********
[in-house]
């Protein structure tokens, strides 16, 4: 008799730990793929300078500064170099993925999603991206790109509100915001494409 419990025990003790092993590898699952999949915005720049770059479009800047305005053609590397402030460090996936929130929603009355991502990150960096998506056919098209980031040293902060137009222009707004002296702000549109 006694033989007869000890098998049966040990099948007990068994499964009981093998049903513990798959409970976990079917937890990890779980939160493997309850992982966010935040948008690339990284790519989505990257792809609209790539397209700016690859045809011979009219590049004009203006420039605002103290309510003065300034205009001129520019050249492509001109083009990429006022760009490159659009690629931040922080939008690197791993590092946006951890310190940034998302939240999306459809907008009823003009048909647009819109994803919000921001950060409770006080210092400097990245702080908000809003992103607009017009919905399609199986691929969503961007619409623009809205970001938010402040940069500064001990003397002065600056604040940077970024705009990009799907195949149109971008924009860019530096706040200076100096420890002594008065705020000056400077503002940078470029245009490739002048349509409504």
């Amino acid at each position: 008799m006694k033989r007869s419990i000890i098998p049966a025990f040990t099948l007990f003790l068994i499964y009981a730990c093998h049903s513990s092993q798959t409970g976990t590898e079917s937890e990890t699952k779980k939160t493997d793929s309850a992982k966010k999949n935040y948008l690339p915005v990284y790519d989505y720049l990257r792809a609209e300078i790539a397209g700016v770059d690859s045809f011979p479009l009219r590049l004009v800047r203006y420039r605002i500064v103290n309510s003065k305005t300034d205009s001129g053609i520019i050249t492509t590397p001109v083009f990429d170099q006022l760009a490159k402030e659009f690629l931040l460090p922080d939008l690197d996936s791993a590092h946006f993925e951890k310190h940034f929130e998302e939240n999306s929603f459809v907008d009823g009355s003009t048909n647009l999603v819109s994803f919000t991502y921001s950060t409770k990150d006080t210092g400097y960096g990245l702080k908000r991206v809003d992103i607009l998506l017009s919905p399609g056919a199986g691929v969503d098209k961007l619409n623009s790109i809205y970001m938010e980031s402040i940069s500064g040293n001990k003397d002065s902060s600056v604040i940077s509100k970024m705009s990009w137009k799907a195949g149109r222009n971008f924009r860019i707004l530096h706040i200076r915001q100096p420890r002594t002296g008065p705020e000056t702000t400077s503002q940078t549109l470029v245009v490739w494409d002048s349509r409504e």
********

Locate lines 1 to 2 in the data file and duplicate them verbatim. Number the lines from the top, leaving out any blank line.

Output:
[in-house]
């Protein structure tokens, strides 16, 4: 008799730990793929300078500064170099993925999603991206790109509100915001494409 419990025990003790092993590898699952999949915005720049770059479009800047305005053609590397402030460090996936929130929603009355991502990150960096998506056919098209980031040293902060137009222009707004002296702000549109 006694033989007869000890098998049966040990099948007990068994499964009981093998049903513990798959409970976990079917937890990890779980939160493997309850992982966010935040948008690339990284790519989505990257792809609209790539397209700016690859045809011979009219590049004009203006420039605002103290309510003065300034205009001129520019050249492509001109083009990429006022760009490159659009690629931040922080939008690197791993590092946006951890310190940034998302939240999306459809907008009823003009048909647009819109994803919000921001950060409770006080210092400097990245702080908000809003992103607009017009919905399609199986691929969503961007619409623009809205970001938010402040940069500064001990003397002065600056604040940077970024705009990009799907195949149109971008924009860019530096706040200076100096420890002594008065705020000056400077503002940078470029245009490739002048349509409504």